Well, I'm off to do some research on how best to help crying children when you can no longer put a boob in their mouth. Because while Mr. Pants is weaned he isn't into mama cuddling the pain the away (No, um...that doesn't kill me inside. Why do you ask?) and I have a feeling that Plum won't either. My feeling is based on the fact that she goes from zero to enraged in no time at all. And there's also her tendency to dramatically moan and fall on purpose only to become incensed when you try to assist her (I can do it MYSELF!!). So yeah, I'm kind of hoping she decides to nurse for a good while longer so that I can get a handle on this before I lose the best tool in my tool box.
What is your favorite thing about nursing a toddler? Will you miss it?
It's Friday morning and already I am in a tizzy. All over the webternet there are news reports that have me crabby and questioning this life. Like how in the hell am I supposed to live with Ho-Hos? I have been thinking in question form today. And this is what it looks like if I just let it rip....
1 If Hostess goes under
, how will I survive the two times a year I that only a box of Ho-Hos will make me feel better? It's no secret that "Swiss Cake Rolls" are an insult. And of coarse the bigger question is why can't a CEO sit down at the table to negotiate with his workers? Why is it better to close up shop and throw 18,000 people into unemployment 6 weeks before Christmas? Why can't people just compromise anymore? And also, what about Zingers? Does NO ONE care about losing Zingers?
2. When will Facebook stop deleting and banning women for their breastfeeding pictures
? More to the point, when will people stop getting their unders in a twist and reporting the photographs in the first place? Why can't people stop being afraid of boobs when they are feeding kids but go and turn a blind eye to the blatent porn that passes for a magazine cover? Why would feeding a baby offend anyone? When will people stop sucking? WHY? WHEN? AHHHH!!!! Seriously, does this offend you? (sidenote: I don't hate magazines.) But if you have a righteous itch to scratch then maybe consider getting up in arms about the seventy quadrillion pages and photos on Facebook that objectify women. And men. And kids. Because they exist.
3. How in the world did I muster the balls to cut Mr. Pant's hair? And also, what do you think? It's blurry because it would take a horse tranqualizer to slow him down this morning.
4. Why is my dryer dying? Does it hate me?
5. Why do people want to secede from the very country that is cool enough to let them be a douche and petition to secede
? Because they don't like the current President? Hmmmm....I spent eight years being a bit bummed about my country's choice in President. Ok, you're right, I was more than a bit bummed. I even cried on election night. I get it. I really do. But um...secede? Like for REAL? Dudes, come on. I'm rolling my eyes so hard I am seeing out of the back of my head.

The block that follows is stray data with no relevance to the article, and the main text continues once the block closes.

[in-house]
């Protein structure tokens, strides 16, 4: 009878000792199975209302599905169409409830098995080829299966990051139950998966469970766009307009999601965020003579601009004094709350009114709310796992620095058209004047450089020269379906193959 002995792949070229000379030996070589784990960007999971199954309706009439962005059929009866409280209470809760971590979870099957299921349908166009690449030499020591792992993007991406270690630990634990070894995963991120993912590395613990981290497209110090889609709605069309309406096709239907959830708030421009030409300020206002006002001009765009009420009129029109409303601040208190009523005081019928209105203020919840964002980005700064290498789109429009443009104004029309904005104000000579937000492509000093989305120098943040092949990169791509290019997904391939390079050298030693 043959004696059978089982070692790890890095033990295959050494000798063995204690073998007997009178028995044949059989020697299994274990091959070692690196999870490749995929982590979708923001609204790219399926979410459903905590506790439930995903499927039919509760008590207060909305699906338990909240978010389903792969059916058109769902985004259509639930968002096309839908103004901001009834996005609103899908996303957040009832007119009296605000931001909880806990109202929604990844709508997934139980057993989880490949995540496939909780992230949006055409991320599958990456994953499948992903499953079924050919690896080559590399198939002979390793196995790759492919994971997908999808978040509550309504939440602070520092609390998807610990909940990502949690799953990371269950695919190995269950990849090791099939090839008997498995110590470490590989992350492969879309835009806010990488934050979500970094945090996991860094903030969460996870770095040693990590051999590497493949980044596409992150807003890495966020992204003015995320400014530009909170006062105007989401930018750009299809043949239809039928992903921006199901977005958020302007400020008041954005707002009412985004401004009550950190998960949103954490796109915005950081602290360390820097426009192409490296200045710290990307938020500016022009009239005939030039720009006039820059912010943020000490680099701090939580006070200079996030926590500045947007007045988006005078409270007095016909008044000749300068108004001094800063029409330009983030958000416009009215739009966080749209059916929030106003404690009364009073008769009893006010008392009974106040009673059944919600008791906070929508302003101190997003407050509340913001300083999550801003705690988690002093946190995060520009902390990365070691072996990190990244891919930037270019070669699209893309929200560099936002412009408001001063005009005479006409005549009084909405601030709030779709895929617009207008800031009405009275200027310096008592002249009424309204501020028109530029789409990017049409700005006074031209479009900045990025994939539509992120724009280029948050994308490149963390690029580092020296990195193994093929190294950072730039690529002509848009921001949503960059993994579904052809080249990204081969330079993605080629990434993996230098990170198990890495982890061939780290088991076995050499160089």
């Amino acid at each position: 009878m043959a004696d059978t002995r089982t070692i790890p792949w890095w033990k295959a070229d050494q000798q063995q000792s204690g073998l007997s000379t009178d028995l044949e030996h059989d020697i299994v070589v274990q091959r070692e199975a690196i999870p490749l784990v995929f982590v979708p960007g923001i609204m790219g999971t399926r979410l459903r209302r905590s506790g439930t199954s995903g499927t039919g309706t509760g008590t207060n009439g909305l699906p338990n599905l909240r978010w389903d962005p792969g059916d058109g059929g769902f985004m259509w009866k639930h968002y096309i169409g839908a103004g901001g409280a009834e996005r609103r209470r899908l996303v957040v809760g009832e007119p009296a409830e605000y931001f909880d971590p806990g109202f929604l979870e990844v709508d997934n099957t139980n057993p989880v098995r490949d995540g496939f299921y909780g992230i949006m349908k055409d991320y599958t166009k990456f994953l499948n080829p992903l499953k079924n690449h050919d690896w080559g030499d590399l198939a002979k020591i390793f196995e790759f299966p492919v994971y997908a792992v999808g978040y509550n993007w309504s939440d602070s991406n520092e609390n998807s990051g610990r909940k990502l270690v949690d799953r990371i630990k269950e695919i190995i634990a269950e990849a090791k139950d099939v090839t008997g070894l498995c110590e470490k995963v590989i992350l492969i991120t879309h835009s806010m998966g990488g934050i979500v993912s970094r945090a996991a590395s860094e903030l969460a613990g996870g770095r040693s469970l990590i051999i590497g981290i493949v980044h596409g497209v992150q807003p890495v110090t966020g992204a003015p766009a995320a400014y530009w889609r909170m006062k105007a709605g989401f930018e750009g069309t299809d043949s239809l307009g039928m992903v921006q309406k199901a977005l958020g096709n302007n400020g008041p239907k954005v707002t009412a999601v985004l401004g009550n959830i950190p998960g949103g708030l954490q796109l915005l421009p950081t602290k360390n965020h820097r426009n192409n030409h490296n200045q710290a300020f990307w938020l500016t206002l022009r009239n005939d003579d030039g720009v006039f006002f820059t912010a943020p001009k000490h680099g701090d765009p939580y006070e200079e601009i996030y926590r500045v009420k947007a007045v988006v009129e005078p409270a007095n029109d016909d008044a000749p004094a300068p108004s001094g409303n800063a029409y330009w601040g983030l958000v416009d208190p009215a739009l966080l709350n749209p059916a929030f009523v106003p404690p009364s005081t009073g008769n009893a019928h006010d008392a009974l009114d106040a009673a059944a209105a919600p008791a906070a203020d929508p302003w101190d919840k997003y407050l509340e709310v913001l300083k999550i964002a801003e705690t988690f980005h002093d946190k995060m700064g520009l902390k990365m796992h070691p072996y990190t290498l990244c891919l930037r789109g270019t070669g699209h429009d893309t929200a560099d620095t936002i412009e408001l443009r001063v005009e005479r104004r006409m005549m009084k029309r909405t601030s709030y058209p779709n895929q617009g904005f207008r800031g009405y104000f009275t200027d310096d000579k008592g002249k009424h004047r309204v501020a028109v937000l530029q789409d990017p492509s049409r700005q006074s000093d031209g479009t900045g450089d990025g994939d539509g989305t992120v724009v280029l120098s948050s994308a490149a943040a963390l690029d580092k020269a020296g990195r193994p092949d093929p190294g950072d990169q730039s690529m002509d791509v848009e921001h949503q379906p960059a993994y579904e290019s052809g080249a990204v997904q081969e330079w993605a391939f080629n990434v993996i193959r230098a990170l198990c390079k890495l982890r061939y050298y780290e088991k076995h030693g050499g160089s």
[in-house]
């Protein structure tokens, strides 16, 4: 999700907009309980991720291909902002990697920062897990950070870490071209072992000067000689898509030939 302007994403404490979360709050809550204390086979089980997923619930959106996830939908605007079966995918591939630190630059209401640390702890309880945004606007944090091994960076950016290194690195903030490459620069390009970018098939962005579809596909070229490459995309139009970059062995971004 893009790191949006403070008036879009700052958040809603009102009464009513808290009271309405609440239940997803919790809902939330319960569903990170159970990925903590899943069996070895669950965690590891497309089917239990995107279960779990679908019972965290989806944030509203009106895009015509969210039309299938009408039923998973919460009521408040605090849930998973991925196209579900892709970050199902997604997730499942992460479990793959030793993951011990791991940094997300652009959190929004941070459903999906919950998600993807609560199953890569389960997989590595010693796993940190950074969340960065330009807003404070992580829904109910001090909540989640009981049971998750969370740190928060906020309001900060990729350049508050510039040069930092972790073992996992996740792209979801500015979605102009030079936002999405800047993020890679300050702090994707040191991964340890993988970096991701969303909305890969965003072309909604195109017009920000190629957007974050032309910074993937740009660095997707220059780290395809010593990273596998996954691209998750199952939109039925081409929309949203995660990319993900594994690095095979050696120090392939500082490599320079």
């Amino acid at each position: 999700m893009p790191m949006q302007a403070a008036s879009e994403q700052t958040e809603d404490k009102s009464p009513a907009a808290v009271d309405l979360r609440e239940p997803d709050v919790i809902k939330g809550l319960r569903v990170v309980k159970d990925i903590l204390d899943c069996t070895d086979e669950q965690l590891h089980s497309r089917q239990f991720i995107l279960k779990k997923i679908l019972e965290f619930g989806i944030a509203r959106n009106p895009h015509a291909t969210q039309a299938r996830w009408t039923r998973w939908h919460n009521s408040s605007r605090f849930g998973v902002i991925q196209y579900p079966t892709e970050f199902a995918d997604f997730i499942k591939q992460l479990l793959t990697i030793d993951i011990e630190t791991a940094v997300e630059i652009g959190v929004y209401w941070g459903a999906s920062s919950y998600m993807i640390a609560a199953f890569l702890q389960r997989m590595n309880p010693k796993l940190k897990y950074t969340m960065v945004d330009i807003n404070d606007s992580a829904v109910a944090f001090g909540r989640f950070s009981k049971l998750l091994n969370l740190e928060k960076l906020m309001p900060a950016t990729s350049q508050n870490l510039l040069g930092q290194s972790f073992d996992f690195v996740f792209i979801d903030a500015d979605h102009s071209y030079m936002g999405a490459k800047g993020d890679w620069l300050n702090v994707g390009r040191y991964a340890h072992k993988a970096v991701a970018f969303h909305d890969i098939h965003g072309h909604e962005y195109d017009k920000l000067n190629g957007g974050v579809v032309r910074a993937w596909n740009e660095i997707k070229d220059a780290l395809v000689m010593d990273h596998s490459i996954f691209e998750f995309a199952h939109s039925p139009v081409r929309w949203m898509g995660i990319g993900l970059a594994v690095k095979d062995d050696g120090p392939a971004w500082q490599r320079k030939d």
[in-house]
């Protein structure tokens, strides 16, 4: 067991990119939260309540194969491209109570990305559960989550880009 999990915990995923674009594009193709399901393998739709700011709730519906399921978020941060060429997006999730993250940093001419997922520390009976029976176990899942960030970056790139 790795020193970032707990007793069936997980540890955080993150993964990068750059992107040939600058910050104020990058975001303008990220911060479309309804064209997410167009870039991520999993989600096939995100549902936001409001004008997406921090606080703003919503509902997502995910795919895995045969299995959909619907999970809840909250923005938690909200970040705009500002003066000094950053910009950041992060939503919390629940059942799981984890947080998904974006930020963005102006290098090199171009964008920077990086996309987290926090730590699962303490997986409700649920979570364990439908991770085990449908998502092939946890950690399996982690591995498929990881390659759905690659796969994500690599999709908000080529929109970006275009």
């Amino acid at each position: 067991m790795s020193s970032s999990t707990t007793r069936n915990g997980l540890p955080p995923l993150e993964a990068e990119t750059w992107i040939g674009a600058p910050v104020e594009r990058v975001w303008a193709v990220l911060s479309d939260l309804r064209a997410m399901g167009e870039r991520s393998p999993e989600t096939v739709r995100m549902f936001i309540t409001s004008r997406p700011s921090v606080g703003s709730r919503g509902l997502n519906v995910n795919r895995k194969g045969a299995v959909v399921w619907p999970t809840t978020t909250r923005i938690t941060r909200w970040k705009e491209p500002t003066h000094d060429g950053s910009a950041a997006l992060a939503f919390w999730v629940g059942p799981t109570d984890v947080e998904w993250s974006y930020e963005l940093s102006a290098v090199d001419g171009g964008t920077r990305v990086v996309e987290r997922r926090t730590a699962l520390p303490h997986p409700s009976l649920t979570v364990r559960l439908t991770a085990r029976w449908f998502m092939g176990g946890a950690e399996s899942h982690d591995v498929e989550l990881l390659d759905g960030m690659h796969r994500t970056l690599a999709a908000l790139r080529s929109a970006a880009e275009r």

6. Did my kid just go to the sliding glass door, place his butt to the glass and say, "Wook, kitty, wook! I have poop in my butt"?
7. Are my kids taking everything out of the cupboards as I type this? I better go.... Ok, then that's over. Feel free to add your 2 cents in the comments. Or 6 cents. What questions fill YOUR brain this morning? I can't be the only one with burning questions...
Perhaps a better title would be...
Step Away from the Buttholes in the Comment Section of Divisive Parenting Articles.
Because you know what? People are assholes. And I say that with the knowledge that I have been one of those assholes and am reformed. I'm just so done with anyone judging my parenting and I have been working hard to be sure that I'm not judging theirs.
I admit. As a new mom I was fresh off a dose of hormones and emotions. There were times when I just couldn't imagine how any baby not born to me could ever be loved. Times when I cried about the idea of a baby sleeping in a crib. Or sat at my keyboard in horror reading about xyz thing that I didn't do. I was high on new mom love and post-surgical Vicodin. I have asked the parenting Universe for forgiveness and moved on. I know not who that woman is anymore. It wasn't me.
In the interest of full disclosure, I throw out my exceptions: Don't hurt your kids. Don't abuse them. Don't endanger them by driving drunk or making them go base jumping. Don't be a mean and unloving a-hole. If you can promise me that you can do those things, then I will promise you that I am in your corner.
All of those other things I used to think are gone. I'm not hating. I refuse. There are so many bull roaring arguments on the web about what is The Right Way to raise children. And tonight, my head nearly exploded as I read the most recent article on parenting
over at the Huff Post. The article is being passed around like herpes. More fuel for the mommy wars fire. You can see me shaking my head right now, right?